The New York Times is reporting that
President Bush secretly approved orders in July that for the first time allow American Special Operations forces to carry out ground assaults inside Pakistan without the prior approval of the Pakistani government, according to senior American officials.
The classified orders signal a watershed for the Bush administration after nearly seven years of trying to work with Pakistan to combat the Taliban and Al Qaeda, and after months of high-level stalemate about how to challenge the militants’ increasingly secure base in Pakistan’s tribal areas.
American officials say that they will notify Pakistan when they conduct limited ground attacks like the Special Operations raid last Wednesday in a Pakistani village near the Afghanistan border, but that they will not ask for its permission.
It is worth recalling that in his first major foreign-policy address, in August 2007, Barack Obama proposed raids against al-Qaeda in Pakistan without consultation, and making
the hundreds of millions of dollars in U.S. military aid to Pakistan conditional, and I would make our conditions clear: Pakistan must make substantial progress in closing down the training camps, evicting foreign fighters, and preventing the Taliban from using Pakistan as a staging area for attacks in Afghanistan.
I understand that President Musharraf has his own challenges. But let me make this clear. There are terrorists holed up in those mountains who murdered 3,000 Americans. They are plotting to strike again. It was a terrible mistake to fail to act when we had a chance to take out an al Qaeda leadership meeting in 2005. If we have actionable intelligence about high-value terrorist targets and President Musharraf won’t act, we will.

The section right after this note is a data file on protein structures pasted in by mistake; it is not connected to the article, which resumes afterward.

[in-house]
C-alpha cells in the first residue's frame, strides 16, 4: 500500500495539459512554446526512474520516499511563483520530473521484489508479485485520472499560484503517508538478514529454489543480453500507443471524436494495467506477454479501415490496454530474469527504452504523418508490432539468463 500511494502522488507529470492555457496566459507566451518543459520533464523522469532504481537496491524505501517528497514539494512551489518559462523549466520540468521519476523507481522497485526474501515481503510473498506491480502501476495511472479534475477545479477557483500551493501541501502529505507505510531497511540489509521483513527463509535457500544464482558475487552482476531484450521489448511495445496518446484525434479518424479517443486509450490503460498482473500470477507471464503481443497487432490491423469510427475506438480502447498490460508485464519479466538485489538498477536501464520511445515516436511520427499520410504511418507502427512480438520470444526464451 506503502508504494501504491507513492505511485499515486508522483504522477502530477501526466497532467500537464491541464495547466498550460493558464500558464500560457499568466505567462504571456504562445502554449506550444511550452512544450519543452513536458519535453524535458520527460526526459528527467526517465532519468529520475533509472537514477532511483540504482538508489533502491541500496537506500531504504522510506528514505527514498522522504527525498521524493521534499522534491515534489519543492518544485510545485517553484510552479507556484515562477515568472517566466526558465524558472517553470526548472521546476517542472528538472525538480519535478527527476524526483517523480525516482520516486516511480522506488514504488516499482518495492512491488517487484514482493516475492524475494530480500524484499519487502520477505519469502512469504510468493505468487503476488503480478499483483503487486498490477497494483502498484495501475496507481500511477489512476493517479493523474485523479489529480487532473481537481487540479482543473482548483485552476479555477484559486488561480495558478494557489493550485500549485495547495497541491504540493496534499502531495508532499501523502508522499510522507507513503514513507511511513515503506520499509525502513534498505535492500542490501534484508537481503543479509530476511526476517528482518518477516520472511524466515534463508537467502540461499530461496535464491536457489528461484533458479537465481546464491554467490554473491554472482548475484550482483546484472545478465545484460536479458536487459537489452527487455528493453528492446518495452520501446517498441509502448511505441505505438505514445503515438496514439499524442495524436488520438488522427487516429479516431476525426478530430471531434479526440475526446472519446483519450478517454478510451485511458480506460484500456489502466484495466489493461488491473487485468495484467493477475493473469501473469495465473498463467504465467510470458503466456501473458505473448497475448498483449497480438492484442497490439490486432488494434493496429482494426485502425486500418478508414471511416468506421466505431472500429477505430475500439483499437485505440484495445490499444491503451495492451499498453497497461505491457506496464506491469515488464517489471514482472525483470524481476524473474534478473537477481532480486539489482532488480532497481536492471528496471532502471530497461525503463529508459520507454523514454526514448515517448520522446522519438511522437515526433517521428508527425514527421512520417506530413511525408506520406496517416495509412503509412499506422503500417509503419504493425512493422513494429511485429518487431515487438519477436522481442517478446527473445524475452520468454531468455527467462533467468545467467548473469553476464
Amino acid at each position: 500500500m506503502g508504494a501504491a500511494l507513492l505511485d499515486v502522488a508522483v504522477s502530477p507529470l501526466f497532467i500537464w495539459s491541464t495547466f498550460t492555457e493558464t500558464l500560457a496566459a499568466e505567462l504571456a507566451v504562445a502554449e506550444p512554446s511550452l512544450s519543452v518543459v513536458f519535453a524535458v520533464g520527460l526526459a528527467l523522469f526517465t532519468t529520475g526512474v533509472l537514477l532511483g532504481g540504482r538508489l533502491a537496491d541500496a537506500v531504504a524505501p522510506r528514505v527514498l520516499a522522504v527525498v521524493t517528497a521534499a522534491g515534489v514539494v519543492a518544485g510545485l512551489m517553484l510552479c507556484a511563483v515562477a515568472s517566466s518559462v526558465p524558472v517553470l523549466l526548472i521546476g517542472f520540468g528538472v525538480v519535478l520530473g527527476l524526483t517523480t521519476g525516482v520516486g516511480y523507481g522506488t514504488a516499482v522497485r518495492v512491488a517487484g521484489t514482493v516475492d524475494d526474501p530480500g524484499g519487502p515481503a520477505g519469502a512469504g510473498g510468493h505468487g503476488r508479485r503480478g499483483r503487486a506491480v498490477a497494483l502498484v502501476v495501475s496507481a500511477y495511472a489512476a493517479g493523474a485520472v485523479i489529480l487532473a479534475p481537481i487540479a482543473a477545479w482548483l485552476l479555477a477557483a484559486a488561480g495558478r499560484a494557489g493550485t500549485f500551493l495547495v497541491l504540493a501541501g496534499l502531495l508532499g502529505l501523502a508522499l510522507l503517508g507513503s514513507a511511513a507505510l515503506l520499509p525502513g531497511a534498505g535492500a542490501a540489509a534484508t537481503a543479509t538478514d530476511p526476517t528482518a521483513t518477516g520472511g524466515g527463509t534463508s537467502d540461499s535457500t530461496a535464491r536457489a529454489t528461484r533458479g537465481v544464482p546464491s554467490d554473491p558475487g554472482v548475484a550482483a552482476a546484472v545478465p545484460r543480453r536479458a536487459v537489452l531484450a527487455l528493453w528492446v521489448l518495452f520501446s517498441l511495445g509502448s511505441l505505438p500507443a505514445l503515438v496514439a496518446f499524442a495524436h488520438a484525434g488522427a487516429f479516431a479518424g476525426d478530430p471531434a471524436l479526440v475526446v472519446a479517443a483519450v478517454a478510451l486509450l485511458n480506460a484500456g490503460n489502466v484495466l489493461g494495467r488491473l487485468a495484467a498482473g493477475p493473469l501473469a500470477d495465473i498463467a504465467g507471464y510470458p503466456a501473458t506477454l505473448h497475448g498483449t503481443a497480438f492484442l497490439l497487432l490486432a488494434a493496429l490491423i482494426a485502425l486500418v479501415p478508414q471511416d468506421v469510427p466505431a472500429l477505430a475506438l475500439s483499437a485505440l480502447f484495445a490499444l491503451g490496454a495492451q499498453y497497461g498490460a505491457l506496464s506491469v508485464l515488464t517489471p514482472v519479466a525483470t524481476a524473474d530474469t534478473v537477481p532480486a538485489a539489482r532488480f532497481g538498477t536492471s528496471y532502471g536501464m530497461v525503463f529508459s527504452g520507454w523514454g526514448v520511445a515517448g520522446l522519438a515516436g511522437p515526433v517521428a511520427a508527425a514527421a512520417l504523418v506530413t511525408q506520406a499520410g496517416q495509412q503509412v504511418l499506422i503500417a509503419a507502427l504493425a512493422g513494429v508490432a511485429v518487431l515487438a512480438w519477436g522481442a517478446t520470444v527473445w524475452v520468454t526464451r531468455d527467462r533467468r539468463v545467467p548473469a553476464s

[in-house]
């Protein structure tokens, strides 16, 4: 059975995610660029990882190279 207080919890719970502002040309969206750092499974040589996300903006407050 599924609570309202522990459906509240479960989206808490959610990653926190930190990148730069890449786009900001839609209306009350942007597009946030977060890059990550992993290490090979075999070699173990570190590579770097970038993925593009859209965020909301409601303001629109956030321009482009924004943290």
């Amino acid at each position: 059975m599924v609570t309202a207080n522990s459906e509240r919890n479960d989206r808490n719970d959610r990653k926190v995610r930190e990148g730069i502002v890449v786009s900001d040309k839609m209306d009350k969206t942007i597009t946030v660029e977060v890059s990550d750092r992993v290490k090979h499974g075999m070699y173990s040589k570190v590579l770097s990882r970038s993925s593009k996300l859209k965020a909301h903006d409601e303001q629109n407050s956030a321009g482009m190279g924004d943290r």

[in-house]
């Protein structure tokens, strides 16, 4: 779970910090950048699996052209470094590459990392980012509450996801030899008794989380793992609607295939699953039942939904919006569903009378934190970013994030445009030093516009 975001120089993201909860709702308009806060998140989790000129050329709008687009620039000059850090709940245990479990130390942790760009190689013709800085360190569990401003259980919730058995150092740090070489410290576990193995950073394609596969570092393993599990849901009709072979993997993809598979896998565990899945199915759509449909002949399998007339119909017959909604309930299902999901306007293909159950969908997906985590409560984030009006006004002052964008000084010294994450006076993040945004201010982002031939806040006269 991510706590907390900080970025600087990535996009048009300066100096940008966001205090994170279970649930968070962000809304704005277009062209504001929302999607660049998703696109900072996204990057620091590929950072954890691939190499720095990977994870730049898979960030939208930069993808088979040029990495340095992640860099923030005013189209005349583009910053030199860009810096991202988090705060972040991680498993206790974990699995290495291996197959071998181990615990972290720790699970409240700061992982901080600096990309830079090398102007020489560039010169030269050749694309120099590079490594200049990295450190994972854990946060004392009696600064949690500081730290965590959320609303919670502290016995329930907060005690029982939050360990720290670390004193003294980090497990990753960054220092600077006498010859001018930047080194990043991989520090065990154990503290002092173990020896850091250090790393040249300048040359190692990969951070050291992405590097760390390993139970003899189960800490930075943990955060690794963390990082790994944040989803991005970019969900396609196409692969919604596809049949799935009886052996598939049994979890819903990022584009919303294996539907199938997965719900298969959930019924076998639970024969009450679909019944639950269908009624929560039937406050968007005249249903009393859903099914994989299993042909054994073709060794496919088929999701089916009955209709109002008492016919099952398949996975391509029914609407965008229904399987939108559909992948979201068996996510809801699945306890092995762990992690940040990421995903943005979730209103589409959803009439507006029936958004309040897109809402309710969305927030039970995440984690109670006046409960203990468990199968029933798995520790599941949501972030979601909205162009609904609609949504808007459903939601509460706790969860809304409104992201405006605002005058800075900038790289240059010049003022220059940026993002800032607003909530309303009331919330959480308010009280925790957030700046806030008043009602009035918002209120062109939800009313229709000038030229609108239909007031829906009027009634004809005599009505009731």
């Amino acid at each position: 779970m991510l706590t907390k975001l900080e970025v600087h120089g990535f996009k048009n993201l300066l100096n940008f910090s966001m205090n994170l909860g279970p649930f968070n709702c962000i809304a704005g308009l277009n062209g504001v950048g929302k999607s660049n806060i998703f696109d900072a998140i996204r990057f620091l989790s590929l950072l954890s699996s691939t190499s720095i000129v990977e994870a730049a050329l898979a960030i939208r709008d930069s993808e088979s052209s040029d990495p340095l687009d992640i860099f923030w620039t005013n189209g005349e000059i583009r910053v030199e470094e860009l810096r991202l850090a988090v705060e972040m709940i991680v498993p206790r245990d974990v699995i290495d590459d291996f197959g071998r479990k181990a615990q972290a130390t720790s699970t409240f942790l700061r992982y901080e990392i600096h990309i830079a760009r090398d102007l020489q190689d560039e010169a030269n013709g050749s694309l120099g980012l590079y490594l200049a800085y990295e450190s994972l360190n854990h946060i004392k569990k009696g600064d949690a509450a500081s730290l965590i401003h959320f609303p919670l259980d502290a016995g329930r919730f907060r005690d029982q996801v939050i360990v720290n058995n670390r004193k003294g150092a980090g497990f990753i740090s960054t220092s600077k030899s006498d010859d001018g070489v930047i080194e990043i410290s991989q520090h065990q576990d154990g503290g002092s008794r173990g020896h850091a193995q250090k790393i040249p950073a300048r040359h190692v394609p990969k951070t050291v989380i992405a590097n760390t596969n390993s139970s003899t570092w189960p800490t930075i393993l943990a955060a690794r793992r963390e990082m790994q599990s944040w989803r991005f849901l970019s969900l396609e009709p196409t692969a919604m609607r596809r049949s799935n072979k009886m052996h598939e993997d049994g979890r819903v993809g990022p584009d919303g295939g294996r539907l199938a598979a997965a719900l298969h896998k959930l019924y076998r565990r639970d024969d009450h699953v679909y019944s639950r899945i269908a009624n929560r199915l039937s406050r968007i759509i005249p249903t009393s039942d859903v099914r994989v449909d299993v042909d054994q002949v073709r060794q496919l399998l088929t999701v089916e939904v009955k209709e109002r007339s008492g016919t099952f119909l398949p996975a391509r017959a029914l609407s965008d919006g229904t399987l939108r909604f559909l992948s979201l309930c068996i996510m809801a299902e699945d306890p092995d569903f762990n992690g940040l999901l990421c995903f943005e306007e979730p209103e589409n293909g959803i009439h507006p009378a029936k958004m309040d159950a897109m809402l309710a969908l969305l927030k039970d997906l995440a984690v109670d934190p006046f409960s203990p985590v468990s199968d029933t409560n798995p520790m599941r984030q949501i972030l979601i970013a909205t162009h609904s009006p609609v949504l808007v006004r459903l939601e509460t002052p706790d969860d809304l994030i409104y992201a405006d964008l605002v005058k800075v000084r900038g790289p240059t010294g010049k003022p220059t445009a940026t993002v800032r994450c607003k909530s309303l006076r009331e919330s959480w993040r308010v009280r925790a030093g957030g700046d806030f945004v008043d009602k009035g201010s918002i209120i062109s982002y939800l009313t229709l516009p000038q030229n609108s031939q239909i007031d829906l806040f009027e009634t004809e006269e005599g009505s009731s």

If the story is correct — and it reads like an official leak — the July date indicates Bush approved this plan while Musharraf was still in power. (He resigned his office in August.) He was, however, vastly weaker and more compromised this past July than he was when Obama made his speech in 2007.
I was among many people who ridiculed the Obama proposal at the time, on the grounds that a) no nation violates the territorial integrity of an ally, even if that ally is problematic, and b) Obama’s bellicosity seemed entirely unbelievable, given that he spoke in the wake of his remarks about meeting with the leaders of the world’s worst regimes “without preconditions.” On the latter point, he was and remains wrong and foolish.
On the former point, though, he was, apparently, precognitive, and may be due an apology.